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Units of measurement

I'm sure this has been done before, but it just struck my fancy, an
example of Python's "emulating numeric types", inspired by the old
Unix "units" utility, and the Frink language. The language reference
for these features is somewhat unclear and I'll enter some sourceforge
items. Maybe I'll write a calculator-with-units around it. If I were
really industrious, I'd attempt a Frink-like interpreter, but don't
hold your breath.

================================================== ==============

try:
set
except NameError:
from sets import Set as set # python 2.3 ...

class Unit:
def __init__(self, coef, dimensions):
self.dimensions = dimensions
self.coef = coef
def __add__(self, other):
if self.dimensions != other.dimensions:
raise TypeError, ('dimension mismatch', self, other)
return Unit(self.coef + other.coef, self.dimensions)
def __sub__(self,other):
return self + (-1.0) * other
def __rmul__(self, x):
return x*self
def __rdiv__(self, x):
return x/self
def __mul__(self, other):
pc = self.coef * other.coef
sd, od = self.dimensions, other.dimensions
basis = set(sd.keys()) | set(od.keys())
pa = [(d, sd.get(d,0)+od.get(d,0)) for d in basis]
pd = dict([(d,a) for d,a in pa if a != 0])
return Unit(pc, pd)
def __repr__(self):
a = [repr(self.coef)]
for d,c in self.dimensions.iteritems():
s = str(d)
if c != 1: s += '^'+str(c)
a.append(s)
return '*'.join(a)
def __div__(self, other):
od = other.dimensions
inv = Unit(1.0 / other.coef,
dict([(d, -od[d]) for d in od]))
return self * inv
def __pow__(self, n):
n = n.coef
if self.dimensions and type(n) not in (int,long):
raise TypeError, ('exponent must be integer', self,n)
cn = self.coef ** n
sd = self.dimensions
return Unit(self.coef ** n,
dict([(d,sd[d]*n) for d in sd]))

def __coerce__(self, other):
if isinstance(other, Unit): return self, other
return self, Unit(other, {})

def __float__(self):
if self.dimensions:
raise TypeError, ('unit must be dimensionless for float cast', self)
return float(self.coef)
def __int__(self):
return int(float(self))

def base_unit(name):
return Unit(1.0, {name : 1})

meter = base_unit('m')
second = base_unit('s')
kg = base_unit('kg')
coulomb = base_unit('coulomb')

centimeter = meter / 100
inch = 2.54 * centimeter
foot = ft = 12 * inch
mile = 5280*foot
minute=60*second
hour=60*minute
speed_limit = 55 * mile / hour
furlong = mile / 8
day = 24 * hour
fortnight = 14 * day
# could include more units but you get the idea

c = 186282*mile/second
print 'speed of light =', c/(furlong/fortnight), 'furlongs per fortnight'
# ...
Jan 17 '07 #1
4 2613
Paul Rubin wrote:
I'm sure this has been done before, but it just struck my fancy, an
example of Python's "emulating numeric types", inspired by the old
Unix "units" utility, and the Frink language.
Oh yeah, it's been done before. Several times over, in fact.

Unum
http://home.tiscali.be/be052320/Unum.html

Caltech's pyre.units
http://www.cacr.caltech.edu/projects/pyre/

Konrad Hinsen's Scientific.Physics.PhysicalQuantity
http://dirac.cnrs-orleans.fr/ScientificPython/

Will Ware posted one to the list.
http://groups.google.com/group/comp....05aea353c1563d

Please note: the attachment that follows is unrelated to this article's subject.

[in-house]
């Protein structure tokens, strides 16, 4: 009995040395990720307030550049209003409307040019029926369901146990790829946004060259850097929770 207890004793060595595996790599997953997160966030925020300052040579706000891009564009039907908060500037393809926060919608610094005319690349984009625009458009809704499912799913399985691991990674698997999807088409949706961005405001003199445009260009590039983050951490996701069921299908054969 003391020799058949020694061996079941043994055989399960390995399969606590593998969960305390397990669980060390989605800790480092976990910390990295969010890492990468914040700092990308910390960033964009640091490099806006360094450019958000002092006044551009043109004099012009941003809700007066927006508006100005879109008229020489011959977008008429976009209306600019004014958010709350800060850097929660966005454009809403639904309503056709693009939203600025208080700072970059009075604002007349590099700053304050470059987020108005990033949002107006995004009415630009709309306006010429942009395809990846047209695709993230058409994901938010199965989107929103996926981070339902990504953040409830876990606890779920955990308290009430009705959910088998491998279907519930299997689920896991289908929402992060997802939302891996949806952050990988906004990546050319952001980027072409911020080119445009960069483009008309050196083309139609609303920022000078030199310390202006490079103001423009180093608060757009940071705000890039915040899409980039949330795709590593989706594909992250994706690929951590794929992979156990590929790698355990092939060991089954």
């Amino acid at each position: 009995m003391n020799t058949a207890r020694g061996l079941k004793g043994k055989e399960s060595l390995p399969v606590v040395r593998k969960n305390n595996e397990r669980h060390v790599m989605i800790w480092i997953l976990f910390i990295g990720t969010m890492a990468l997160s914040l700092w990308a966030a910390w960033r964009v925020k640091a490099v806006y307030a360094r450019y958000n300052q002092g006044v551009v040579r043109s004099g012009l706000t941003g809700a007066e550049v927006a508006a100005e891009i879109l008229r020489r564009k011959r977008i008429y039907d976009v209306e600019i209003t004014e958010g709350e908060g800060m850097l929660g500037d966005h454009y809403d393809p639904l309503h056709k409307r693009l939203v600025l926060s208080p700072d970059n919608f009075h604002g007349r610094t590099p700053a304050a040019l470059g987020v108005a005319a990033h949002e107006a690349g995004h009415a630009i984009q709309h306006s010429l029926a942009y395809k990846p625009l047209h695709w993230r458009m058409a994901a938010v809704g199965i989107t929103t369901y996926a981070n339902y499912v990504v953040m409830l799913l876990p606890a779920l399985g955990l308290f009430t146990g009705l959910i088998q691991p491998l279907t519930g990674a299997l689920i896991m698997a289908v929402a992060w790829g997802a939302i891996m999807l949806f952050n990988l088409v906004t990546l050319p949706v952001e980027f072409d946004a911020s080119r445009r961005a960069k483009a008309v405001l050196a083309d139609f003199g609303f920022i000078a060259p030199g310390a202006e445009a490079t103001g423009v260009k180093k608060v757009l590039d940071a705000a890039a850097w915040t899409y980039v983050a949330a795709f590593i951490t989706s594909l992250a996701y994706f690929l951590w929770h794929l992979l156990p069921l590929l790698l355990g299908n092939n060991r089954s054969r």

And there was another one announced here sometime in the past year or so, IIRC,
but I don't recall the name of it or that of the author. :-(

--
Robert Kern

"I have come to believe that the whole world is an enigma, a harmless enigma
that is made terrible by our own mad attempt to interpret it as though it had
an underlying truth."
-- Umberto Eco

Jan 17 '07 #2
Robert Kern wrote:
Paul Rubin wrote:
I'm sure this has been done before, but it just struck my fancy, an
example of Python's "emulating numeric types", inspired by the old
Unix "units" utility, and the Frink language.

Oh yeah, it's been done before. Several times over, in fact.
<cut>
And there was another one announced here sometime in the past year or so, IIRC,
but I don't recall the name of it or that of the author. :-(
Perhaps you are referring to the scalar class at
http://RussP.us/scalar.htm

The nice thing about this one (which I wrote myself) is that after you
do your development and are ready for "production" runs, you can easily
disable the unit checks and get the efficiency of built-in numeric
types. That can be two orders of magnitude faster!

It comes with a complete user manual too (pdf and html). I'm using it
for my engineering work, and it's working great!

Jan 18 '07 #3
Russ wrote:
Robert Kern wrote:
>And there was another one announced here sometime in the past year or so, IIRC,
but I don't recall the name of it or that of the author. :-(

Perhaps you are referring to the scalar class at
http://RussP.us/scalar.htm
Yup, you're the one.

--
Robert Kern

"I have come to believe that the whole world is an enigma, a harmless enigma
that is made terrible by our own mad attempt to interpret it as though it had
an underlying truth."
-- Umberto Eco

Jan 18 '07 #4
Paul Rubin <http://ph****@NOSPAM.invalidwrote:
>
I'm sure this has been done before, but it just struck my fancy, an
example of Python's "emulating numeric types", inspired by the old
Unix "units" utility, and the Frink language.
...
# could include more units but you get the idea
...
c = 186282*mile/second
print 'speed of light =', c/(furlong/fortnight), 'furlongs per fortnight'
# ...
I could not skip to the next message without cutting, pasting, and
executing that script to find out what the speed of light actually was in
furlongs per fortnight.

Now I need to figure out how to work that into a cocktail party
conversation. "Hey, the deficit isn't the only thing that is approaching
1.8 trillion..."
--
Tim Roberts, ti**@probo.com
Providenza & Boekelheide, Inc.
Jan 19 '07 #5

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